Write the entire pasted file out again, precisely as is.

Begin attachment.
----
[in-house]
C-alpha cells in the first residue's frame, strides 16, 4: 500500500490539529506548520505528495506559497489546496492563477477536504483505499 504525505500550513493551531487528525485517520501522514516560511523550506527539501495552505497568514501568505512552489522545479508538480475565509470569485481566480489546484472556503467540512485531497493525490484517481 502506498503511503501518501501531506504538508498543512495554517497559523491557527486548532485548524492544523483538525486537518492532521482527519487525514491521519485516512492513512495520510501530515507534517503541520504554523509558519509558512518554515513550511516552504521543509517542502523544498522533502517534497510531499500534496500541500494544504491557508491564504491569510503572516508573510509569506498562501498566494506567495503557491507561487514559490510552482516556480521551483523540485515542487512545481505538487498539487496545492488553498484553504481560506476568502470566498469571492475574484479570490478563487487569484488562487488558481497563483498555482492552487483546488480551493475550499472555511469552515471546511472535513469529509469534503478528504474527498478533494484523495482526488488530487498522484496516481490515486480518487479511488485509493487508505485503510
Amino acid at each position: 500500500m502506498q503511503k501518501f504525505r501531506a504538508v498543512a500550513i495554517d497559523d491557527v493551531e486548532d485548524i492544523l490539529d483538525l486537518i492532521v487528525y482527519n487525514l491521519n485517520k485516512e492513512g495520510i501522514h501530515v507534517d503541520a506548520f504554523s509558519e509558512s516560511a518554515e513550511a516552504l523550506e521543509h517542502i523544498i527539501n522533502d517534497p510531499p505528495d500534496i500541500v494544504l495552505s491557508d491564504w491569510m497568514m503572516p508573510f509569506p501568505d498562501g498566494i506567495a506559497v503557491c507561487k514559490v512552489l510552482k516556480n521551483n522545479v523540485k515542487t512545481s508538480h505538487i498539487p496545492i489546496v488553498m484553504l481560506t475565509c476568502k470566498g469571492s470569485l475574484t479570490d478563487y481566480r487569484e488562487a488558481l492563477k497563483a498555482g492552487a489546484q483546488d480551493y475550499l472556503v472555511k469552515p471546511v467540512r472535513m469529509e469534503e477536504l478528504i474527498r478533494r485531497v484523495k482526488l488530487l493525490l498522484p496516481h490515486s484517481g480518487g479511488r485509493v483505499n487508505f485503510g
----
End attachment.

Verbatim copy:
[in-house]
C-alpha cells in the first residue's frame, strides 16, 4: 500500500490539529506548520505528495506559497489546496492563477477536504483505499 504525505500550513493551531487528525485517520501522514516560511523550506527539501495552505497568514501568505512552489522545479508538480475565509470569485481566480489546484472556503467540512485531497493525490484517481 502506498503511503501518501501531506504538508498543512495554517497559523491557527486548532485548524492544523483538525486537518492532521482527519487525514491521519485516512492513512495520510501530515507534517503541520504554523509558519509558512518554515513550511516552504521543509517542502523544498522533502517534497510531499500534496500541500494544504491557508491564504491569510503572516508573510509569506498562501498566494506567495503557491507561487514559490510552482516556480521551483523540485515542487512545481505538487498539487496545492488553498484553504481560506476568502470566498469571492475574484479570490478563487487569484488562487488558481497563483498555482492552487483546488480551493475550499472555511469552515471546511472535513469529509469534503478528504474527498478533494484523495482526488488530487498522484496516481490515486480518487479511488485509493487508505485503510
Amino acid at each position: 500500500m502506498q503511503k501518501f504525505r501531506a504538508v498543512a500550513i495554517d497559523d491557527v493551531e486548532d485548524i492544523l490539529d483538525l486537518i492532521v487528525y482527519n487525514l491521519n485517520k485516512e492513512g495520510i501522514h501530515v507534517d503541520a506548520f504554523s509558519e509558512s516560511a518554515e513550511a516552504l523550506e521543509h517542502i523544498i527539501n522533502d517534497p510531499p505528495d500534496i500541500v494544504l495552505s491557508d491564504w491569510m497568514m503572516p508573510f509569506p501568505d498562501g498566494i506567495a506559497v503557491c507561487k514559490v512552489l510552482k516556480n521551483n522545479v523540485k515542487t512545481s508538480h505538487i498539487p496545492i489546496v488553498m484553504l481560506t475565509c476568502k470566498g469571492s470569485l475574484t479570490d478563487y481566480r487569484e488562487a488558481l492563477k497563483a498555482g492552487a489546484q483546488d480551493y475550499l472556503v472555511k469552515p471546511v467540512r472535513m469529509e469534503e477536504l478528504i474527498r478533494r485531497v484523495k482526488l488530487l493525490l498522484p496516481h490515486s484517481g480518487g479511488r485509493v483505499n487508505f485503510g